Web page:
One of them was Joshua, up for the part of Christopher.
“My agent put me forward for it. I’d never seen the play before although I’d read the book and loved it and I’d heard amazing things about the production in the West End.
“I thought: absolutely I’d like to go for it. Then I had a gruelling four auditions, one of which was a movement workshop which I was far too unfit for but managed to get through.
“After a couple of months I heard I’d got the part. I couldn’t believe it when my agent called me. Parts like this don’t come along too frequently for young actors.”
Joshua said he had thought “long and hard” about going to see the play in London but decided against it. “I wanted the rehearsal process to be as fresh and enjoyable as possible.”
In the truest sense of the word, The Curious Incident of the Dog in the Night-Time is an ensemble piece. Every performer, as I witnessed during that London rehearsal, is a crucial part in a machine.
As audience members, we witness what goes on in Christopher’s head. When he imagines he’s an astronaut, he flies through space – but only with the strong arms of fellow cast members to support him.
It strikes me that you wouldn’t want to make enemies of your colleagues on a tour of this production.
All that said, audience sympathy is focused on Christopher and therefore the actor playing him.
It is a major challenge and, as Joshua reminded me, the applause only comes in the wake of the ‘boot camp’ all the cast were required to attend before proper rehearsals got under way. Fitness levels had to be bolstered and stamina and flexibility improved.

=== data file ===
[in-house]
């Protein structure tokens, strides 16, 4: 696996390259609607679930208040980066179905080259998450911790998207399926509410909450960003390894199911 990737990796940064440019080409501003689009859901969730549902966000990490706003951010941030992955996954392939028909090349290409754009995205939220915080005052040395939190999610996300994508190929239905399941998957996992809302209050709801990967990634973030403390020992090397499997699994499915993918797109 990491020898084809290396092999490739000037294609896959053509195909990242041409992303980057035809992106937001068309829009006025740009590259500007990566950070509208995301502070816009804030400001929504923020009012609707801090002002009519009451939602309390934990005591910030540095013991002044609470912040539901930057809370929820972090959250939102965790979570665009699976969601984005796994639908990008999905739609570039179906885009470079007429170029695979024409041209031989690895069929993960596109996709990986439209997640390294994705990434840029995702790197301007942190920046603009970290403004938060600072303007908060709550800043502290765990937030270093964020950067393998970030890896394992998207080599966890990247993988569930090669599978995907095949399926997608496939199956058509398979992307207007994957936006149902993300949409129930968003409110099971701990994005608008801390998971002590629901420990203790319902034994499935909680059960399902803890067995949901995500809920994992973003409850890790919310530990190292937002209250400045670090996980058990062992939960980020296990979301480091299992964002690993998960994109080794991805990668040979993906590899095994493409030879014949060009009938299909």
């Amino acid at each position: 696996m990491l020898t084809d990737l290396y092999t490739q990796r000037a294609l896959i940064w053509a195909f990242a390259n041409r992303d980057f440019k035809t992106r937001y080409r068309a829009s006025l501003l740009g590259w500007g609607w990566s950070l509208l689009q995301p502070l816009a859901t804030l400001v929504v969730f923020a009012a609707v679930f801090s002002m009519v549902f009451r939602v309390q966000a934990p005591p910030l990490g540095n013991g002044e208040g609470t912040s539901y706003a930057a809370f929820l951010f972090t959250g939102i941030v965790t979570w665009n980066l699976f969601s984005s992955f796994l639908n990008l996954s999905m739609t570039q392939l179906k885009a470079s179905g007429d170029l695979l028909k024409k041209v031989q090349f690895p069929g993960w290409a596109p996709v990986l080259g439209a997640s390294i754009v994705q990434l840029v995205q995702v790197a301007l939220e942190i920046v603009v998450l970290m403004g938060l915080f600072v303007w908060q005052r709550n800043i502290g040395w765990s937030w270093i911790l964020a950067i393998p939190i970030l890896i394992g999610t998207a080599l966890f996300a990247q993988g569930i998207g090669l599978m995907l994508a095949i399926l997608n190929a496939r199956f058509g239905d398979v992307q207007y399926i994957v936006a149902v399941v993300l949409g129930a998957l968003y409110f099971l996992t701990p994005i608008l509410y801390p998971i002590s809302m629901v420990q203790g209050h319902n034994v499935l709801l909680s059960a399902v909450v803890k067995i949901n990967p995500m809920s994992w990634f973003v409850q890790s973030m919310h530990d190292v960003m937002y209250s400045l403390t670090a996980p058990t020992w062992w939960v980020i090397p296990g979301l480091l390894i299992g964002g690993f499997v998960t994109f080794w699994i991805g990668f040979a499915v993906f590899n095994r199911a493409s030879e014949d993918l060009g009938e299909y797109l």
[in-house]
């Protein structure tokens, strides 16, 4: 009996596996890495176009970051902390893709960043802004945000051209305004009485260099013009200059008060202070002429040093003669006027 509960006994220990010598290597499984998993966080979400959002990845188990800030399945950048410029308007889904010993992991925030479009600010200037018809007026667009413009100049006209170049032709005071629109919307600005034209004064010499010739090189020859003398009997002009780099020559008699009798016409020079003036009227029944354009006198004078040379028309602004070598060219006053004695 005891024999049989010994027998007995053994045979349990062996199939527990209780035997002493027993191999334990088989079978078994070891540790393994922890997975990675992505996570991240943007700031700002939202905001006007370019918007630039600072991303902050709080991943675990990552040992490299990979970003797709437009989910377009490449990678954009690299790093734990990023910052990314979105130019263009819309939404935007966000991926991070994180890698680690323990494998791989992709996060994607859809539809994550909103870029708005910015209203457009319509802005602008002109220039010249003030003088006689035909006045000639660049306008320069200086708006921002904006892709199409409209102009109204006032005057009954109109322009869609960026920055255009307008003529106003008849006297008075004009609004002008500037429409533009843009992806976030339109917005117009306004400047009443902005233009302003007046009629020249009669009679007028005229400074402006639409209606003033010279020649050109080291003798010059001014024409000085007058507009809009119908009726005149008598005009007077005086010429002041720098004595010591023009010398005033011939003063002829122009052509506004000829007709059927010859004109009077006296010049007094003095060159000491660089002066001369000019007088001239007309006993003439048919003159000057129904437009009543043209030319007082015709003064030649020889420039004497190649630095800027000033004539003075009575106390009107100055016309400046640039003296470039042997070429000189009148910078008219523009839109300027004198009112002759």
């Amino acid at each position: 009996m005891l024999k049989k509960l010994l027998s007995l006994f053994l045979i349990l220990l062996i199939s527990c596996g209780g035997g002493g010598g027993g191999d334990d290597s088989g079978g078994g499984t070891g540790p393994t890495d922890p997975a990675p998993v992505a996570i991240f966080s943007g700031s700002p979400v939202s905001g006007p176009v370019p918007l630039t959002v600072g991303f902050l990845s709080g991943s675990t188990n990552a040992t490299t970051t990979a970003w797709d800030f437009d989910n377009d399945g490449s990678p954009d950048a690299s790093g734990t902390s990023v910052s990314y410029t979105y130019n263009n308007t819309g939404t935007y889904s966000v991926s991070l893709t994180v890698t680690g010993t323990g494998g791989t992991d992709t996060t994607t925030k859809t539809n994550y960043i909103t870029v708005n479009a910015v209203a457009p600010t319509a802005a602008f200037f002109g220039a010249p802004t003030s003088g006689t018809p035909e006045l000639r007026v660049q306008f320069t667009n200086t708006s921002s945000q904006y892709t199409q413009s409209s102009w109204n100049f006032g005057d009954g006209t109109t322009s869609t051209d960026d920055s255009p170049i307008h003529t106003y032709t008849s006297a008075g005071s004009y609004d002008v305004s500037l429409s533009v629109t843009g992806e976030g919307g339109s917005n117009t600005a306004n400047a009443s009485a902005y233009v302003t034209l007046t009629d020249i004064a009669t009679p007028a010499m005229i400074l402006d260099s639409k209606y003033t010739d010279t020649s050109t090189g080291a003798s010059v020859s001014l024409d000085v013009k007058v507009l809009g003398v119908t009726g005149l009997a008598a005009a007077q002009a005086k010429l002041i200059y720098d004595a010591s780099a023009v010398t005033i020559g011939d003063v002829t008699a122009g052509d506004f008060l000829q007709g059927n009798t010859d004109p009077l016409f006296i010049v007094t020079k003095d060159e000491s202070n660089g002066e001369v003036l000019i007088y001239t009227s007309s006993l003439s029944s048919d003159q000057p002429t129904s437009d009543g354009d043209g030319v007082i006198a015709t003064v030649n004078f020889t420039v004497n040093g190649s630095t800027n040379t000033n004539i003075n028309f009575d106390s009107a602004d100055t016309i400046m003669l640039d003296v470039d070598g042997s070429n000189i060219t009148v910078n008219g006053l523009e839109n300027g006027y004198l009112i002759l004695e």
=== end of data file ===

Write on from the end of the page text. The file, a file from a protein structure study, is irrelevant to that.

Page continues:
As I was reminded in London by associate director Katy Rudd, these are actors, not dancers.
The route to this demanding but high profile role began for Joshua back in Wales when he was growing up.
“When I was a kid, about 10, I enjoyed doing plays at school but I never really though acting was what I’d do professionally until I was about 15 and saw an episode of Rising Damp.
“I thought Leonard Rossiter (who played seedy landlord Rigsby in the 1970s ITV sitcom) was the best thing I’d ever seen and wanted to be an actor from that moment, or at least something to do with the business.
Joshua trained at “a wonderful college in Swansea” and then the Royal Scottish Academy of Music and Drama in Glasgow. “I had a great three years there, got an agent and became an actor.
“I was very lucky because my first theatre job was at the RSC in a new play called Dunsinane, which is essentially Macbeth part two. I did some TV (appearances include Holby City, Doctors and Heartbeat) and then spent a full year at the RSC, doing King John and Richard III and spending a lot of time in Stratford.”
Probably none of this fully prepared him for the rigours of his current role, which will take him to 27 other theatres (culminating at Milton Keynes in November) after the Newcastle run.
It became clear after the first run of the play that the demands of playing Christopher night after night were too much for one actor. For two out of every seven performances, therefore, Joshua hands over the part to Chris Ashby, officially the “alternate Christopher”, a likeable 26-year-old from Leicester who has appeared on TV in New Tricks and Skins.
Joshua said he was aware that other actors had already excelled in the role he now plays. “I think you’re always aware and that has been the most challenging part of the job. You are aware there will be people on this tour who have seen other productions.
“You can’t allow yourself to ponder on it too much, though.”
Changing the subject, he said brightly: “I’ve heard the nightlife in Newcastle is fantastic so I’m really looking forward to going out for a drink with the cast.”
Most nights, of course, we’ll know where to find him.
* The Curious Incident of the Dog in the Night-Time is at the Theatre Royal from January 27 until February 7. Box office: 08448 112121 or www.theatreroyal.co.uk . The production also comes to Sunderland Empire from August 11-15.